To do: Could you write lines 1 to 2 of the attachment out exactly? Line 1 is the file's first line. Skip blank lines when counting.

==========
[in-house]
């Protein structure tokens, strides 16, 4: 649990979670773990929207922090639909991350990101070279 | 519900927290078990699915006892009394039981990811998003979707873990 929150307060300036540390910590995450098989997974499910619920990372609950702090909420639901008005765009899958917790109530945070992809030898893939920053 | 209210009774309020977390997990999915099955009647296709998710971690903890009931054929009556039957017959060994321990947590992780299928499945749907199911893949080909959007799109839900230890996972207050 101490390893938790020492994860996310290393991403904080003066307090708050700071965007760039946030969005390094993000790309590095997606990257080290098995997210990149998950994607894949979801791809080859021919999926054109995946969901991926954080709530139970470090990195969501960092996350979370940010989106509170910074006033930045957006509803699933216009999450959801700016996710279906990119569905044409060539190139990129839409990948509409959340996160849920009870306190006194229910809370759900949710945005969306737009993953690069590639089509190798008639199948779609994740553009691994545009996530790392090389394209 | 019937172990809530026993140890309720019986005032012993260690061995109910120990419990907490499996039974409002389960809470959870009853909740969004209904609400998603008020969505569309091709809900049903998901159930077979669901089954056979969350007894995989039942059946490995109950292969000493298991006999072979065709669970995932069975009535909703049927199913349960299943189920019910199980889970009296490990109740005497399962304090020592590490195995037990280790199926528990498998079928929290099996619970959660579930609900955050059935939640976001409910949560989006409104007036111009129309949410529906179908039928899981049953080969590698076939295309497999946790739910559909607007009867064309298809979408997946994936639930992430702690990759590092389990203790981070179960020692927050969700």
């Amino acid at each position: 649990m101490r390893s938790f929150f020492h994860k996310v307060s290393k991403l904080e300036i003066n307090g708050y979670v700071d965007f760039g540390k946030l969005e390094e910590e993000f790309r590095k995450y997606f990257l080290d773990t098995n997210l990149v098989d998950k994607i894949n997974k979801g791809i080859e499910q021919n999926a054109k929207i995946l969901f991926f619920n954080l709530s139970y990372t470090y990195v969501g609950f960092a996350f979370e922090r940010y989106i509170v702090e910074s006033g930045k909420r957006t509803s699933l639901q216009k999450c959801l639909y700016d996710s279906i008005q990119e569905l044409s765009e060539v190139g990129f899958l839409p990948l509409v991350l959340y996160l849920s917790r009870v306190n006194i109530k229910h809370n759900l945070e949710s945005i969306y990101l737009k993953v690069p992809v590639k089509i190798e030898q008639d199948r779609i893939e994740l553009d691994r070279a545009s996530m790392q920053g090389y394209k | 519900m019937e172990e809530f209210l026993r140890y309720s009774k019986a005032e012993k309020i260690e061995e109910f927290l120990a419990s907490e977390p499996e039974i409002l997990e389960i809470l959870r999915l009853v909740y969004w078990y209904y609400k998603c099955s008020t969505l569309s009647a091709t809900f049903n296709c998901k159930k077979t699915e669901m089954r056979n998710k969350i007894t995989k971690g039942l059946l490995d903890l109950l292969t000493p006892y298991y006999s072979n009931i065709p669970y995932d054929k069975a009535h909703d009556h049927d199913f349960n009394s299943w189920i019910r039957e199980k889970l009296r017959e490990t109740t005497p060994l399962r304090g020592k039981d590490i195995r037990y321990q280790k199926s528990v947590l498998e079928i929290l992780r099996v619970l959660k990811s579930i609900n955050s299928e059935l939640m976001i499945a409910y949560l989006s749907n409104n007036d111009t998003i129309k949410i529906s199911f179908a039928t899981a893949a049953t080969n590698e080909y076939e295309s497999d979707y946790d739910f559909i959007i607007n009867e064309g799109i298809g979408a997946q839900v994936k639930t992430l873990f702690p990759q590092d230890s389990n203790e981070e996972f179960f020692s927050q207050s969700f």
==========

[in-house]
């Protein structure tokens, strides 16, 4: 649990979670773990929207922090639909991350990101070279 | 519900927290078990699915006892009394039981990811998003979707873990 929150307060300036540390910590995450098989997974499910619920990372609950702090909420639901008005765009899958917790109530945070992809030898893939920053 | 209210009774309020977390997990999915099955009647296709998710971690903890009931054929009556039957017959060994321990947590992780299928499945749907199911893949080909959007799109839900230890996972207050 101490390893938790020492994860996310290393991403904080003066307090708050700071965007760039946030969005390094993000790309590095997606990257080290098995997210990149998950994607894949979801791809080859021919999926054109995946969901991926954080709530139970470090990195969501960092996350979370940010989106509170910074006033930045957006509803699933216009999450959801700016996710279906990119569905044409060539190139990129839409990948509409959340996160849920009870306190006194229910809370759900949710945005969306737009993953690069590639089509190798008639199948779609994740553009691994545009996530790392090389394209 | 019937172990809530026993140890309720019986005032012993260690061995109910120990419990907490499996039974409002389960809470959870009853909740969004209904609400998603008020969505569309091709809900049903998901159930077979669901089954056979969350007894995989039942059946490995109950292969000493298991006999072979065709669970995932069975009535909703049927199913349960299943189920019910199980889970009296490990109740005497399962304090020592590490195995037990280790199926528990498998079928929290099996619970959660579930609900955050059935939640976001409910949560989006409104007036111009129309949410529906179908039928899981049953080969590698076939295309497999946790739910559909607007009867064309298809979408997946994936639930992430702690990759590092389990203790981070179960020692927050969700």